Cordyceps sinensis is the genus name of Cordyceps, coming from Latin words meaning “club” and “head”. This highly intelligent functional mushroom is still little understood by modern medical science. Despite this, it has been attributed medicinal properties in Chinese and Tibetan medicine from as early as 5000 B.C, with claims that it improves energy, appetite, stamina, libido, endurance and sleeping patterns.
Cordyceps sinensis is the genus name of Cordyceps, coming from Latin words meaning “club” and “head”. This unusual functional mushroom is actually a fungus that is parasitic in nature. This fungus reproduces it’s spores on the larvae of insects with an animal-like intelligence, growing club-shaped antler-like horns from the host insect. Once the fungus reaches the upper half of its life cycle it will have consumed over 90% of the host insect, obliterating its host. This highly intelligent functional mushroom is still little understood by modern medical science. Despite this, it has been attributed medicinal properties in Chinese and Tibetan medicine from as early as 5000 B.C, with claims that it improves energy, appetite, stamina, libido, endurance and sleeping patterns.
Cordyceps is a natural, non-stimulating energy-boosting herb, which gained little attention until the Chinese National Games in Beijing in 1993. During these games three world records were broken by athletes on the Chinese women’s track team who were later found to have been supplementing with Cordyceps. The women’s track coach stated that the women owed their performance to high-altitude training and a fatiguerelieving tonic prepared from Cordyceps Sinensis. After this highlypublicized incident, Cordyceps gained international attention and became a focus of research for the scientific community. Since then, various pharmacological and biological studies have emerged to examine the performance and endurance effect of Cordyceps on athletes, in particular the effect it has on energy and the utilization of breath.
The clinical studies that have been undertaken consist of different experimental models, some in vitro (test tubes), others in vivo (on a live organism) as well as clinical trials on volunteer athletes. Cordyceps is considered whole food supplement, and is often administered in studies as a dehydrated powder in capsule form. All the studies pointed towards two common conclusions. Cordyceps appears to boost energy in two ways: first, by increasing oxygen supply and second, by boosting adenosine triphosphate (ATP) levels.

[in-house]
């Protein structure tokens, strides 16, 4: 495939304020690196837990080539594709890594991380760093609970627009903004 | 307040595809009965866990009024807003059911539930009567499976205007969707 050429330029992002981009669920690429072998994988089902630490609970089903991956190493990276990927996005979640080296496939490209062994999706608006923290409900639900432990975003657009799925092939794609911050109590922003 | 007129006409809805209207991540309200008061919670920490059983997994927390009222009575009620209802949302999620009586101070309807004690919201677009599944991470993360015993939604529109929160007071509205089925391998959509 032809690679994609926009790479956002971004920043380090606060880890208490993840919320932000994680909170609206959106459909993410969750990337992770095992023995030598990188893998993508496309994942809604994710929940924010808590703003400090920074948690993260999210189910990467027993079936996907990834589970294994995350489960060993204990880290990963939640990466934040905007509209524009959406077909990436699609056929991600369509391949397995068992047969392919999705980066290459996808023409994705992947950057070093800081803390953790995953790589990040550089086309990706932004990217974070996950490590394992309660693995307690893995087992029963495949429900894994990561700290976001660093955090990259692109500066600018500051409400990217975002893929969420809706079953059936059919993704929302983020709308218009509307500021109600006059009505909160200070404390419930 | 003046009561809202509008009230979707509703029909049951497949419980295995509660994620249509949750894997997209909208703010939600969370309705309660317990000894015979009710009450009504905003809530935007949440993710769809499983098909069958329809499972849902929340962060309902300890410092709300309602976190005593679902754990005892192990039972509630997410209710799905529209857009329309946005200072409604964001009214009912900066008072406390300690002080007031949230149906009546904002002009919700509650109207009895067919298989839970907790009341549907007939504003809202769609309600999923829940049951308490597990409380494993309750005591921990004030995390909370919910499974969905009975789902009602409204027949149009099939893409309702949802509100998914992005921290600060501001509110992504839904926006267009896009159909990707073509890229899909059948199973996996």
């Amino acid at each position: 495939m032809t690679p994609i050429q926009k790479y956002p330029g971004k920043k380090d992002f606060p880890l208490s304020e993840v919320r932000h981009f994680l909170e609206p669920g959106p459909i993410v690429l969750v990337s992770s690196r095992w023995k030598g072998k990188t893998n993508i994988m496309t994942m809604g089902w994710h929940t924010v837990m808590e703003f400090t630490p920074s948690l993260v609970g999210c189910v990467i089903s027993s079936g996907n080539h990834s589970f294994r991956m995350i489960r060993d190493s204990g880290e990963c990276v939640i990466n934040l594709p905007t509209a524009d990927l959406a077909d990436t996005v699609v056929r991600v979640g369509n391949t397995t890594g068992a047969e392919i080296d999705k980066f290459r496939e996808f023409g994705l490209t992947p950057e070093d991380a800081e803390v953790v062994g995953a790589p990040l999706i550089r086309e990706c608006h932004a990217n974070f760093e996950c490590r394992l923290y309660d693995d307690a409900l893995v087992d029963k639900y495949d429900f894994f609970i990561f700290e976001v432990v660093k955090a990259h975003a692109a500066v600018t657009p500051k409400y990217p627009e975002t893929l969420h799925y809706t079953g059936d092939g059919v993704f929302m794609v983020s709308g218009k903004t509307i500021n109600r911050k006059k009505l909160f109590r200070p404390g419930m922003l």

ATP is the primary source of energy for every single body function, and ensures efficient energy delivery to the muscles. When we consume food and breathe oxygen, these energy sources are transformed into ATP. Studies show that Cordyceps may be responsible for increasing the body’s production of ATP. The human body only creates a small amount of ATP, so it’s necessary to have backup stores to enjoy an even stream of energy throughout the day.
The clinical studies also demonstrate that Cordyceps not only increases the delivery of energy to the muscles, but once distributed, it appears Cordyceps improves the way the body uses oxygen. Lung capacity is enhanced through an increased ventilatory threshold and more powerful blood flow. As oxygen utilization is optimized, aerobic performance is also elevated. In addition, Cordyceps has shown to be beneficial for people undertaking high-intensity performance, as it reduces oxidative stress, reduces fatigue, and assists in recovery times, especially in difficult periods of intense repair.
More investigation is needed to delineate an optimal recommended dosage, and how to adjust each dose for the age, genetic disposition and level of activity for each user. Most people requiring boosted energy levels don’t come from a professional athletic background, however it is clear that the benefits are far-ranging for all people looking to access unlimited energy reserves.
“I DO THAI KICKBOXING SEVERAL TIMES A WEEK TO KEEP IN SHAPE. TAKING CORDYCEPS DAILY KICKS MY STAMINA INTO HIGH GEAR ESPECIALLY IN THE HIGH ATLITUDES OF DENVER”
Increase your Energy
Where does energy come from? ATP, or Adenosine Triphosphate, is the primary source of energy for the body. Your body only creates a small amount of ATP, so you need backup stores. Cordycepsmay increase the body’s production of ATP, delivering a surge of energy to the muscles. Our clinicians advise regular supplementation of Cordyceps for a steady stream of pure energy.